We want our leaders to be vetted. We want corruption exposed. We want confidence that they are looking out for all constituents, not just those who pull the levers of power.

And I for one want someone to look into politicians’ record of public service or their claims of personal accomplishments. I want to walk into that voting booth with my eyes wide open, not my ears well tickled.

This may all sound a little idealistic, I know. Every one of us could point to examples where news professionals abandoned their journalistic integrity, either in isolated cases or as routine practice, for myriad base reasons.

So what are we saying, that journalism claims to have a virtuous calling but is in reality marred by the abuses and shortcomings of its human practitioners? Hmm . . . that sounds familiar.

Absolutely, we must watch the watchdogs. Certainly, we should expose journalists’ dereliction of duty. But we must also be careful not to paint with the same broad brush all who work in or aspire to what I sincerely believe is a noble profession. (Clearly, my own personal biases are on full display here.)

Jesus came into the world as light, “so that no one who believes in me should stay in darkness” (John 12:46). This is a spiritual truth, but I believe it applies in every aspect of our life.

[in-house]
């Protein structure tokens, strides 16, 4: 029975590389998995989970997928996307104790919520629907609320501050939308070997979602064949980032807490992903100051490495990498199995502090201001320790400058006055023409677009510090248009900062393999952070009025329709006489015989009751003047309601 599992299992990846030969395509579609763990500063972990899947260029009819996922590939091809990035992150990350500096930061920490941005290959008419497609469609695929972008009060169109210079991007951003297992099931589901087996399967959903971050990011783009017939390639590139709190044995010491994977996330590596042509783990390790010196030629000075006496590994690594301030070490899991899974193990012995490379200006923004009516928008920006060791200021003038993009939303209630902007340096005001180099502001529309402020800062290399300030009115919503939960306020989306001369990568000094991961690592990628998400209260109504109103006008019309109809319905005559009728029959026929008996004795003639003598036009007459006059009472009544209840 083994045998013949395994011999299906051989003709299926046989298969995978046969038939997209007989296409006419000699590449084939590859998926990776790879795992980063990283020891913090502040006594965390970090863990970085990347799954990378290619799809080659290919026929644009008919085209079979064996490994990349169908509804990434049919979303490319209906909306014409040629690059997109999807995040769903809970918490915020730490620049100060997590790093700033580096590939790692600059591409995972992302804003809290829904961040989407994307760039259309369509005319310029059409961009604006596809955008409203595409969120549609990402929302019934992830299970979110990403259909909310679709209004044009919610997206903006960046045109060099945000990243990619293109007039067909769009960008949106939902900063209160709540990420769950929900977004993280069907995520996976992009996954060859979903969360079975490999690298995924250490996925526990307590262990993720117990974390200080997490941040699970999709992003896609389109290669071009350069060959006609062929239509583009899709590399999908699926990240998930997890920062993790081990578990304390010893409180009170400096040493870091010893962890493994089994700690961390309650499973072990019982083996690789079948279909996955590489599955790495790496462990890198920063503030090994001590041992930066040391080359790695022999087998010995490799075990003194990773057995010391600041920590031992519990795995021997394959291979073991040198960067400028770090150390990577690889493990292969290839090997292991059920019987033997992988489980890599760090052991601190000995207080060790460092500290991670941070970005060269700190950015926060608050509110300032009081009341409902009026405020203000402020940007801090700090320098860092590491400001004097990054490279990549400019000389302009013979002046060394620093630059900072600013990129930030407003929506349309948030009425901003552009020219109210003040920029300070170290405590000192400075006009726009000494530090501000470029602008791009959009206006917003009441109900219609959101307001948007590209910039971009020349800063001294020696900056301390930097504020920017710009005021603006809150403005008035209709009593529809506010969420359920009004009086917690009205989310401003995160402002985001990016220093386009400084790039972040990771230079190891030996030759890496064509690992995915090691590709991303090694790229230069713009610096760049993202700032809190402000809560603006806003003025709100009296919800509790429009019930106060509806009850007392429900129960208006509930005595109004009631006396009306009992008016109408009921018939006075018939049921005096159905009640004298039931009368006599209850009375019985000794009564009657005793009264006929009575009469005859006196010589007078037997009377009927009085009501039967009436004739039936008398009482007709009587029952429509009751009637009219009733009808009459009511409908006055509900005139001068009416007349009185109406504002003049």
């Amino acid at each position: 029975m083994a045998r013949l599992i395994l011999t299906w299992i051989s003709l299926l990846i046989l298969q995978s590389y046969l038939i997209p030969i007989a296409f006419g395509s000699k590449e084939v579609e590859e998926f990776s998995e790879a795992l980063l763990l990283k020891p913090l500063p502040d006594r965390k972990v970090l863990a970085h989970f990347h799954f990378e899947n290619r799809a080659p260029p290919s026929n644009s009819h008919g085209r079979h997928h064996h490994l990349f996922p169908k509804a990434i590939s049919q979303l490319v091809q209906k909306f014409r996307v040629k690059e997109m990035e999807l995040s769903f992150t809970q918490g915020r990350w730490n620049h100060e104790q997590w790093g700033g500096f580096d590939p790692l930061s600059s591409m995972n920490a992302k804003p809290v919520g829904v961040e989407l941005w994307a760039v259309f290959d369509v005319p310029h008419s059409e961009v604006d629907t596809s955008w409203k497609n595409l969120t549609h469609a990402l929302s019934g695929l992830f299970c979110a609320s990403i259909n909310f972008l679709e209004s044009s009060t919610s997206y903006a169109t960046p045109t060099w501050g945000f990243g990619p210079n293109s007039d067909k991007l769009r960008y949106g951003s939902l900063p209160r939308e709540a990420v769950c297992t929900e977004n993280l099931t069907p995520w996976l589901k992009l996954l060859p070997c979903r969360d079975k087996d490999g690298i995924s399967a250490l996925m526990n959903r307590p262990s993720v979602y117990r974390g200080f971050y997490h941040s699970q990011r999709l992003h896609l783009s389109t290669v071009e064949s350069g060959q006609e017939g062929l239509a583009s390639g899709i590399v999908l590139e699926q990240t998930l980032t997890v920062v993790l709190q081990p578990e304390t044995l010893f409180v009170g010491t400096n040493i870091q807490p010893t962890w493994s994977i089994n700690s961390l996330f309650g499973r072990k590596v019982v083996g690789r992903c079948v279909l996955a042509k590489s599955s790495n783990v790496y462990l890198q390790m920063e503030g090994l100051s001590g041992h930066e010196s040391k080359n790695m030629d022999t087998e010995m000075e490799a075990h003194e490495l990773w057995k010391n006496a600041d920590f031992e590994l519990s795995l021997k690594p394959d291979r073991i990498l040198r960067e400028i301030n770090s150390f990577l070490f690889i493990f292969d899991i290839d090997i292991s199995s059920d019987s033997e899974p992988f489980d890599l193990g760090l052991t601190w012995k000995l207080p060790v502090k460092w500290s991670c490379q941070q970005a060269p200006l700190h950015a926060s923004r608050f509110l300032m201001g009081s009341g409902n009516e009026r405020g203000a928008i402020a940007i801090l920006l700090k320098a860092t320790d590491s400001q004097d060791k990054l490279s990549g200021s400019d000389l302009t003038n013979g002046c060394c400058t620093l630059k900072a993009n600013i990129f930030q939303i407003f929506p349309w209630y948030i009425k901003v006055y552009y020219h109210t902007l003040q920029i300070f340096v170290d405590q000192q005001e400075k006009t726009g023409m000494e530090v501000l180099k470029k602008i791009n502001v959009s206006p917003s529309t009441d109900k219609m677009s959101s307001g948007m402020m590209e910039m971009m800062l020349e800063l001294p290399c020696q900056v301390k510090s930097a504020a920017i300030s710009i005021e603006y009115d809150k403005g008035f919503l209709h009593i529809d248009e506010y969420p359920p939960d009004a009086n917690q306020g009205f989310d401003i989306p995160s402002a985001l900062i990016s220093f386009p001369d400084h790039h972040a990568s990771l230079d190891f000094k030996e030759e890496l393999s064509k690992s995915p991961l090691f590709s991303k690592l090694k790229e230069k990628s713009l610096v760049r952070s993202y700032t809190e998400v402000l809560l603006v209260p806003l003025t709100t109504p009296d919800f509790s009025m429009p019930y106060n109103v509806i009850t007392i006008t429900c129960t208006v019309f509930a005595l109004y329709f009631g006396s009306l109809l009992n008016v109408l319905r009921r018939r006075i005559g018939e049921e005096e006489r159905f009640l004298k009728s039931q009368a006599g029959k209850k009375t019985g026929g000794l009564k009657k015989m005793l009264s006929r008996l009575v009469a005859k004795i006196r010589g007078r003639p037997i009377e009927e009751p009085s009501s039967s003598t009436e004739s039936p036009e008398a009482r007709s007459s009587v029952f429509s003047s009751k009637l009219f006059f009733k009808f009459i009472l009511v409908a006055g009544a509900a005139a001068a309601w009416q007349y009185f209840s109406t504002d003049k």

Scientists are called to seek an understanding of the universe’s natural order. Lawyers, according the American Bar Association, are called to defend liberty and pursue justice.

Journalists are called to provide people with the information they need to make their own decisions—on whom to vote for, where to spend their money, which school to attend, or where to go for the best pork barbecue.

We do a disservice to ourselves when we casually cast off “the media” as disreputable. As news consumers we should be discerning, not dismissive.

Let’s get past the talking points. Let’s shine the light of truth and see things plainly as they are.


Image courtesy of bykst at Pixabay.com

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Jeff Neely

Jeff Neely is an assistant professor of journalism at The University of Tampa, where he teaches courses in newswriting, feature writing, multimedia journalism and literary journalism. His research has examined the role narrative and literary journalism can play in broadening our understanding of various issues and experiences life brings our way, from identity formation to environmental ethics. He has also studied how youth journalism programs, where young people tell their own stories and those of their peers, can help strengthen local communities. He is currently working with local non-profit outreach organizations to build a youth journalism program called Tampa Youth Voice. Prior to entering academe, Jeff worked as a writer and editor for various publications in and around the Tampa Bay area, as well as a case manager and resource development specialist for the Florida foster care system.